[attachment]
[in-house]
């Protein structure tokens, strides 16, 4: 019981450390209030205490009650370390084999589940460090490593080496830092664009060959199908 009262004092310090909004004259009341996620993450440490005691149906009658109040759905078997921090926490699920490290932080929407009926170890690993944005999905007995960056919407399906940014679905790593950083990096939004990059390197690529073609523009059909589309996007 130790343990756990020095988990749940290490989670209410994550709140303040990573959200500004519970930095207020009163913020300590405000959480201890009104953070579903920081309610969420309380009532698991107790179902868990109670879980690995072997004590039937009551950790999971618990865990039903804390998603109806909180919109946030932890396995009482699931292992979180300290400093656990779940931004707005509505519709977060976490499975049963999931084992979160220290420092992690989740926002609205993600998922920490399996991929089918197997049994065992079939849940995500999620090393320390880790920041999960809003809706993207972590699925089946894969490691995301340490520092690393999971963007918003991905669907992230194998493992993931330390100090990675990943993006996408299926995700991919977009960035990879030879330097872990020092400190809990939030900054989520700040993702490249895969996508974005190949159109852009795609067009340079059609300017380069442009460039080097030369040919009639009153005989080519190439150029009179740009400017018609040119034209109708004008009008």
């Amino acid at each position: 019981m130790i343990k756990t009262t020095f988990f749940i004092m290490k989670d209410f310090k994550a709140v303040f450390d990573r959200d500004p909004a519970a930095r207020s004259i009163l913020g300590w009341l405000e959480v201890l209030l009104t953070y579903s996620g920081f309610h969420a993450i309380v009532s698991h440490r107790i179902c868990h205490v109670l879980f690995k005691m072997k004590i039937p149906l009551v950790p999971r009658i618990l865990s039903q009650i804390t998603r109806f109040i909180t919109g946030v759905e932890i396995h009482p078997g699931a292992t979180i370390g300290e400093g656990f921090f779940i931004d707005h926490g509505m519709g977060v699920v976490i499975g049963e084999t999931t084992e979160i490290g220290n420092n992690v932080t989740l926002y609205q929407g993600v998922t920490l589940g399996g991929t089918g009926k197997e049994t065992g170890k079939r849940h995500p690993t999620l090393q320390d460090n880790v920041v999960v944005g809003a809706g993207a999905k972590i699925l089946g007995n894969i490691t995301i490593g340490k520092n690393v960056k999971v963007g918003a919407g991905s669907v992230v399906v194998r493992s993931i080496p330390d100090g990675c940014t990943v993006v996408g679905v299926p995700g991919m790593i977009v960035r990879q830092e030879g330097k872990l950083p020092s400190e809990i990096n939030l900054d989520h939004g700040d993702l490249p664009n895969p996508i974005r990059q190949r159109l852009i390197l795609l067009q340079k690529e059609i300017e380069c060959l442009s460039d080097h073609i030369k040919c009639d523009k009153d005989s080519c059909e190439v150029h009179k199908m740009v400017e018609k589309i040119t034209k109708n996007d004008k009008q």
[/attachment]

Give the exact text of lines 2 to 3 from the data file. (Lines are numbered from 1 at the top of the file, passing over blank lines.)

């Protein structure tokens, strides 16, 4: 019981450390209030205490009650370390084999589940460090490593080496830092664009060959199908 009262004092310090909004004259009341996620993450440490005691149906009658109040759905078997921090926490699920490290932080929407009926170890690993944005999905007995960056919407399906940014679905790593950083990096939004990059390197690529073609523009059909589309996007 130790343990756990020095988990749940290490989670209410994550709140303040990573959200500004519970930095207020009163913020300590405000959480201890009104953070579903920081309610969420309380009532698991107790179902868990109670879980690995072997004590039937009551950790999971618990865990039903804390998603109806909180919109946030932890396995009482699931292992979180300290400093656990779940931004707005509505519709977060976490499975049963999931084992979160220290420092992690989740926002609205993600998922920490399996991929089918197997049994065992079939849940995500999620090393320390880790920041999960809003809706993207972590699925089946894969490691995301340490520092690393999971963007918003991905669907992230194998493992993931330390100090990675990943993006996408299926995700991919977009960035990879030879330097872990020092400190809990939030900054989520700040993702490249895969996508974005190949159109852009795609067009340079059609300017380069442009460039080097030369040919009639009153005989080519190439150029009179740009400017018609040119034209109708004008009008």
């Amino acid at each position: 019981m130790i343990k756990t009262t020095f988990f749940i004092m290490k989670d209410f310090k994550a709140v303040f450390d990573r959200d500004p909004a519970a930095r207020s004259i009163l913020g300590w009341l405000e959480v201890l209030l009104t953070y579903s996620g920081f309610h969420a993450i309380v009532s698991h440490r107790i179902c868990h205490v109670l879980f690995k005691m072997k004590i039937p149906l009551v950790p999971r009658i618990l865990s039903q009650i804390t998603r109806f109040i909180t919109g946030v759905e932890i396995h009482p078997g699931a292992t979180i370390g300290e400093g656990f921090f779940i931004d707005h926490g509505m519709g977060v699920v976490i499975g049963e084999t999931t084992e979160i490290g220290n420092n992690v932080t989740l926002y609205q929407g993600v998922t920490l589940g399996g991929t089918g009926k197997e049994t065992g170890k079939r849940h995500p690993t999620l090393q320390d460090n880790v920041v999960v944005g809003a809706g993207a999905k972590i699925l089946g007995n894969i490691t995301i490593g340490k520092n690393v960056k999971v963007g918003a919407g991905s669907v992230v399906v194998r493992s993931i080496p330390d100090g990675c940014t990943v993006v996408g679905v299926p995700g991919m790593i977009v960035r990879q830092e030879g330097k872990l950083p020092s400190e809990i990096n939030l900054d989520h939004g700040d993702l490249p664009n895969p996508i974005r990059q190949r159109l852009i390197l795609l067009q340079k690529e059609i300017e380069c060959l442009s460039d080097h073609i030369k040919c009639d523009k009153d005989s080519c059909e190439v150029h009179k199908m740009v400017e018609k589309i040119t034209k109708n996007d004008k009008q």